Many things go wrong in cells during the development of cancer. In the middle of the chaos are often genetic switches that control the availability of new cells. In a particularly aggressive form of leukemia, known as acute myeloid leukemia, a genetic switch that manages the maturation of blood stem cells into reddish colored and white blood cells goes awry. Normally, this particular switch leads to appropriate numbers of white and red blood cells. Yet patients with acute myeloid leukemia end up with a dangerous build up of blood stem cells and a lack of red plus white blood cells — cells that are needed to give you the body with oxygen and fight infections.
Now, researchers at Caltech and the Sylvester Comprehensive Cancer Center at the University of Miami are usually narrowing in on a protein that helps control this hereditary switch. In healthy individuals, the protein, called DPF2, stops the production of red and white blood tissue when they do not need to be replaced. That is, it turns the turn off. But the protein can be overproduced in acute myeloid leukemia patients. The protein basically sits on the switch, stopping it from turning back on to make the blood cellular material as needed. Patients who overproduce DPF2 have an especially poor prognosis.
In a new study, to become published the week of May 22, 2017, within the journal Proceedings of the National Academy associated with Sciences , the researchers demonstrate new ways to slow down DPF2, potentially rendering acute myeloid leukemia more curable. They report new structural and functional details about the fragment of DPF2. This new information reveals goals for the development of drugs that would block the protein’s perform.
“Many human diseases, including cancers, occur because of malfunctioning genetic switches, ” says André Hoelz, the corresponding author of the study. Hoelz is a teacher of chemistry at Caltech, a Heritage Medical Study Institute (HMRI) Investigator, and a Howard Hughes Medical Start (HHMI) Faculty Scholar. “Elucidating how they work at atomic details allows us to begin the process of custom tailoring drugs to deactivate them and in many cases that is a significant step towards a cure. inch
Red and white blood cells are usually constantly regenerated from blood stem cells, which live in our bone marrow. Like other stem cells, bloodstream stem cells can live forever. It is only when they will become differentiated into specific cell types, such as reddish colored and white blood cells, that they then become human, or acquire the ability to die after a certain period of time.
“Our bodies use a complex series of genetic buttons to differentiate a blood stem cell into a variety of cell types. These differentiated cells then circulate within the blood and serve a variety of different functions. When these types of cells reach the end of their lifespan they need to be replaced, inch says Hoelz. “This is somewhat like replacing utilized tires on a car. ”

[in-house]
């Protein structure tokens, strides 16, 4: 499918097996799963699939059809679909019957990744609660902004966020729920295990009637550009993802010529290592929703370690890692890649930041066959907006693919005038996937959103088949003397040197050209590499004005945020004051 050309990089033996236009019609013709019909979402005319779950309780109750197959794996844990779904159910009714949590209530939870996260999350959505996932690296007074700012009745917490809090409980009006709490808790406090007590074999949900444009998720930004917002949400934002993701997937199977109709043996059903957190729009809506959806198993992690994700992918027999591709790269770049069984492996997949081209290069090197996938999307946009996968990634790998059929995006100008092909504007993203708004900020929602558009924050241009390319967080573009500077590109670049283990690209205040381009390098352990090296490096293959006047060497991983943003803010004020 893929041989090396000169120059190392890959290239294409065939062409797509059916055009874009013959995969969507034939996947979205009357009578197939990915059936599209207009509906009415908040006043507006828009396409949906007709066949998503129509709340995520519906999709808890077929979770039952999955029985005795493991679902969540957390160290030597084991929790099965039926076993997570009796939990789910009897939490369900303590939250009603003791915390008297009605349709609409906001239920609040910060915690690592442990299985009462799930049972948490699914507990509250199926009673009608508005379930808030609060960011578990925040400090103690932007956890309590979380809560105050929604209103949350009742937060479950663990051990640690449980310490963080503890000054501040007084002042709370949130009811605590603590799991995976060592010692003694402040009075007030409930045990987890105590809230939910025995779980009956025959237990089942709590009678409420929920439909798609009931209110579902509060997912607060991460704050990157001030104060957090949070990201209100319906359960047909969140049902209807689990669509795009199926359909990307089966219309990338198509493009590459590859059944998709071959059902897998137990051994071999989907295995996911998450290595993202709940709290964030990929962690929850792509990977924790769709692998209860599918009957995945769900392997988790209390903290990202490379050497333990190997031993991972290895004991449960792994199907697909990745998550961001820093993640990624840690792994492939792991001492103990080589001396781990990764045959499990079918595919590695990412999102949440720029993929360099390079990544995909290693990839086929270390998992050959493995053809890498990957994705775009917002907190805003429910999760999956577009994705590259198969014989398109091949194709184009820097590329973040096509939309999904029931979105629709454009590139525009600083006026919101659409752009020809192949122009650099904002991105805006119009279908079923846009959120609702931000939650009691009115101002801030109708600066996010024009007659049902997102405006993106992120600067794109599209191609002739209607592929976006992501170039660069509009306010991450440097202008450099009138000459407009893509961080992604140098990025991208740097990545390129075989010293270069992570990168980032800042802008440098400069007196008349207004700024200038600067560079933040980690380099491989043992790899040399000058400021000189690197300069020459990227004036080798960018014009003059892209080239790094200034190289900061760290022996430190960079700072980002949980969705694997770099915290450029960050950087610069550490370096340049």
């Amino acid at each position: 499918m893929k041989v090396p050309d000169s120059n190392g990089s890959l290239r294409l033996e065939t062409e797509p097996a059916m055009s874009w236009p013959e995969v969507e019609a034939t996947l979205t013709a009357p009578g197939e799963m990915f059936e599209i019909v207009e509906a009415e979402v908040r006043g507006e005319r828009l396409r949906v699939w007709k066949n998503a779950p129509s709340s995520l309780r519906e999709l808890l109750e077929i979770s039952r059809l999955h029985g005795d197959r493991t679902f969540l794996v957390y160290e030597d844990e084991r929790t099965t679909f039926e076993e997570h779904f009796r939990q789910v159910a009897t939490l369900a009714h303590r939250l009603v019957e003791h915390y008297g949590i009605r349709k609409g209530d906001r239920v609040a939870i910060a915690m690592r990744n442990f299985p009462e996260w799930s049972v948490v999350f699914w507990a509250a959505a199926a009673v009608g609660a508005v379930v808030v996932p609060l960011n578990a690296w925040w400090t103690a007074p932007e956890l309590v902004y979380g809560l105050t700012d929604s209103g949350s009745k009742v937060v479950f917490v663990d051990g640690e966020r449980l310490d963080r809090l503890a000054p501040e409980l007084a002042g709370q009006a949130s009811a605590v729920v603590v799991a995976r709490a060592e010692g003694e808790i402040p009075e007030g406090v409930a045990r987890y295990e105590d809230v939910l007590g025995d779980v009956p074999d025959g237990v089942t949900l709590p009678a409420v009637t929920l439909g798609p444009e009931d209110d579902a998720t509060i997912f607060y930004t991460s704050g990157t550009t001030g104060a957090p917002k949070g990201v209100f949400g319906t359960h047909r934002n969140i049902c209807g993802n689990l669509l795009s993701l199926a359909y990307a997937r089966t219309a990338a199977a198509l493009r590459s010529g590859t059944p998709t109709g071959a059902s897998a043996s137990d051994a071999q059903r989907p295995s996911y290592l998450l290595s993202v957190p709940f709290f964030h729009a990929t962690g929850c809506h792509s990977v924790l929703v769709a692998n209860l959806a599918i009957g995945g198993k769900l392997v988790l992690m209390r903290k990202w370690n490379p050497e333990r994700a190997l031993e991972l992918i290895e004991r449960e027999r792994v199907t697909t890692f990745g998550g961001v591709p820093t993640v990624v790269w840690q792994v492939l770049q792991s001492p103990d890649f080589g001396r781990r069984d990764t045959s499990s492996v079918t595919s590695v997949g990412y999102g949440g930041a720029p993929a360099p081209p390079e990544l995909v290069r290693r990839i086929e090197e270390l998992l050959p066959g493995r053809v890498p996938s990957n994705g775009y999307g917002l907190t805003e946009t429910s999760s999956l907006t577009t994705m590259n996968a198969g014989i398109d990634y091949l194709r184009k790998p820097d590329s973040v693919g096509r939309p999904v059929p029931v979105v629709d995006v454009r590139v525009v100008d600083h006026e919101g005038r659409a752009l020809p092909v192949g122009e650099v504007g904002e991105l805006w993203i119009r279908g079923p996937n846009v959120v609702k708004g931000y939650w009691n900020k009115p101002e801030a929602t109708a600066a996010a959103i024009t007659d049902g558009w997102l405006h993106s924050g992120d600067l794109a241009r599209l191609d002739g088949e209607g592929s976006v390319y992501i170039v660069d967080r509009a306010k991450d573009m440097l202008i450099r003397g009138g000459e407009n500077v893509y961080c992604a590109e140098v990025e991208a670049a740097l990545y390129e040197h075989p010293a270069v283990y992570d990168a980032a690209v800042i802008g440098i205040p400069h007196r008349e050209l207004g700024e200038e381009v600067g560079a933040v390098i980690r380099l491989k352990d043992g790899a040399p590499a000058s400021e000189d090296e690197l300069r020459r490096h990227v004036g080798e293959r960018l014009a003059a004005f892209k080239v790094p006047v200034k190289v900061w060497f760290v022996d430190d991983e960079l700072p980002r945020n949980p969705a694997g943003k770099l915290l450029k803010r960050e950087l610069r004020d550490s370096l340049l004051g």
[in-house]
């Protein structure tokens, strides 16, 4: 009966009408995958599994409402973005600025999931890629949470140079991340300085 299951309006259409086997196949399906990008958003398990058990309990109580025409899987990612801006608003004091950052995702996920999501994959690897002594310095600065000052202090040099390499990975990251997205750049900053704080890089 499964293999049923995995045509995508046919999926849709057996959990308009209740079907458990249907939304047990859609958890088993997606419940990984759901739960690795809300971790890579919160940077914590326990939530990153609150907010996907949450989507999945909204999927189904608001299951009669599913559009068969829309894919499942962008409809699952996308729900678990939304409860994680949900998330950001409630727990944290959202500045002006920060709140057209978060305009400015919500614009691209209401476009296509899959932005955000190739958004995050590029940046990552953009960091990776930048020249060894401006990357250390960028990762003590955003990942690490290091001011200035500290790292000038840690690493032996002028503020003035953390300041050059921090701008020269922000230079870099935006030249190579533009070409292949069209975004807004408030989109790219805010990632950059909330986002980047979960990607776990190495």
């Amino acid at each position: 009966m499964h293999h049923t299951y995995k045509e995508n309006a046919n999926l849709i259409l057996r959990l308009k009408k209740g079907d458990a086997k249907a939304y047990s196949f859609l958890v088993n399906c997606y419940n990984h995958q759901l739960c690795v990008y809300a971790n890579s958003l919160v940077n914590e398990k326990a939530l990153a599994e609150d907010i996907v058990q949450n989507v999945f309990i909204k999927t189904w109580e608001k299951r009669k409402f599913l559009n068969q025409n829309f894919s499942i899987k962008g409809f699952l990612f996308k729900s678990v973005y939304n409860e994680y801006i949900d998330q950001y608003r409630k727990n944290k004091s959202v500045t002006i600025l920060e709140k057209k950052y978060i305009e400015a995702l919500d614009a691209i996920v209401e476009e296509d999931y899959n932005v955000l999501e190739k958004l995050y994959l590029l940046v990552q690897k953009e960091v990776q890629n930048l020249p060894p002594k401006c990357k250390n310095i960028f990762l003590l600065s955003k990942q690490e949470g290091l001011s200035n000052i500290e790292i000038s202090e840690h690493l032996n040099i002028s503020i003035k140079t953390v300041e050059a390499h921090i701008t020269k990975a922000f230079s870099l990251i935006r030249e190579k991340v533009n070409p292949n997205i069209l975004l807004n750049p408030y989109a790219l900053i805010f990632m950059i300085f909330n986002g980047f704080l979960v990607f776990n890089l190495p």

To investigate the particular role of DPF2 and learn more about how it regulates the genetic switch for making blood cells, the Hoelz group partnered with Stephen D. Nimer, co-corresponding writer of the paper and director of the Sylvester Comprehensive Malignancy Center, and his team. First, Ferdinand Huber and Toby Davenport — both graduate students at Caltech within the Hoelz group and co-first-authors of the new study — obtained crystals of a portion of the DPF2 protein that contains a domain known as a PHD finger, which stands for world homeodomain. They then used X-ray crystallography, a process that involves revealing protein crystals to high-energy X-rays, to solve the construction of the PHD finger domain. The technique was carried out at the Stanford Synchrotron Radiation Lightsource, using a dedicated beamline of Caltech’s Molecular Observatory.
The results exposed how DPF2 binds to a DNA-protein complex, called the nucleosome, to block the production of red and white bloodstream cells. The protein “reads” various signals displayed at the nucleosome surface by adopting a shape that suits various modifications on the nucleosome complex, like the different formed pieces of a jigsaw puzzle. Once the protein binds for this DNA locus, DPF2 turns off the switch that manages blood cell differentiation.
The next step was to find out if DPF2 could be blocked in human blood come cells in the lab. Sarah Greenblatt, a postdoctoral relate in Nimer’s group and co-first author of the research, used the structural information from Hoelz’s group to create a mutated version of the protein. The Nimer group then launched the mutated protein in blood stem cells, plus found that the mutated DPF2 could no longer bind towards the nucleosome. In other words, DPF2 could no longer inactivate the change for making blood cells.
“The mutated DPF2 was unable to bind to specific regions in the genome and could not halt blood stem cell differentiation, inch says Huber. “Whether DPF2 can also be blocked in the malignancy patients themselves remains to be seen. ” The researchers say the structural socket in DPF2, one of the puzzle-piece-like regions discovered in the new study, is a good target for candidate medicines.